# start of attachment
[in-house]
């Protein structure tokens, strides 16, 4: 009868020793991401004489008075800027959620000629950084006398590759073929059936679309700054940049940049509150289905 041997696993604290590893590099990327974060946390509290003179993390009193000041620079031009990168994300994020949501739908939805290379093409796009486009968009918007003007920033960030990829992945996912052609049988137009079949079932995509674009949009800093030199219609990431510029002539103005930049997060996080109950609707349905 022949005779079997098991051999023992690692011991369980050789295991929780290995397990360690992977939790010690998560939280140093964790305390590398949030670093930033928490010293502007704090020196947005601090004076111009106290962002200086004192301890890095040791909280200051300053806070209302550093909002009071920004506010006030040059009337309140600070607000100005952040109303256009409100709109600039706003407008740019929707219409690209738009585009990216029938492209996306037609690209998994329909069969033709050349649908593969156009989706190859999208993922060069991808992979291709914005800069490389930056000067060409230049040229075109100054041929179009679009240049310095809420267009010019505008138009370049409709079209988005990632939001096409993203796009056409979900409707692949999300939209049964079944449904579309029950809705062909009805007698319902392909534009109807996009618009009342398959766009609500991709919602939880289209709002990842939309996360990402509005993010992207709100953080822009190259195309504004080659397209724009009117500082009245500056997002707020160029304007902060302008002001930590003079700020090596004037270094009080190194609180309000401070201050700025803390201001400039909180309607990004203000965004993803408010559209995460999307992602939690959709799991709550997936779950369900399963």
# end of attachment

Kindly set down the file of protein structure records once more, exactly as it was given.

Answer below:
[in-house]
């Protein structure tokens, strides 16, 4: 009868020793991401004489008075800027959620000629950084006398590759073929059936679309700054940049940049509150289905 041997696993604290590893590099990327974060946390509290003179993390009193000041620079031009990168994300994020949501739908939805290379093409796009486009968009918007003007920033960030990829992945996912052609049988137009079949079932995509674009949009800093030199219609990431510029002539103005930049997060996080109950609707349905 022949005779079997098991051999023992690692011991369980050789295991929780290995397990360690992977939790010690998560939280140093964790305390590398949030670093930033928490010293502007704090020196947005601090004076111009106290962002200086004192301890890095040791909280200051300053806070209302550093909002009071920004506010006030040059009337309140600070607000100005952040109303256009409100709109600039706003407008740019929707219409690209738009585009990216029938492209996306037609690209998994329909069969033709050349649908593969156009989706190859999208993922060069991808992979291709914005800069490389930056000067060409230049040229075109100054041929179009679009240049310095809420267009010019505008138009370049409709079209988005990632939001096409993203796009056409979900409707692949999300939209049964079944449904579309029950809705062909009805007698319902392909534009109807996009618009009342398959766009609500991709919602939880289209709002990842939309996360990402509005993010992207709100953080822009190259195309504004080659397209724009009117500082009245500056997002707020160029304007902060302008002001930590003079700020090596004037270094009080190194609180309000401070201050700025803390201001400039909180309607990004203000965004993803408010559209995460999307992602939690959709799991709550997936779950369900399963």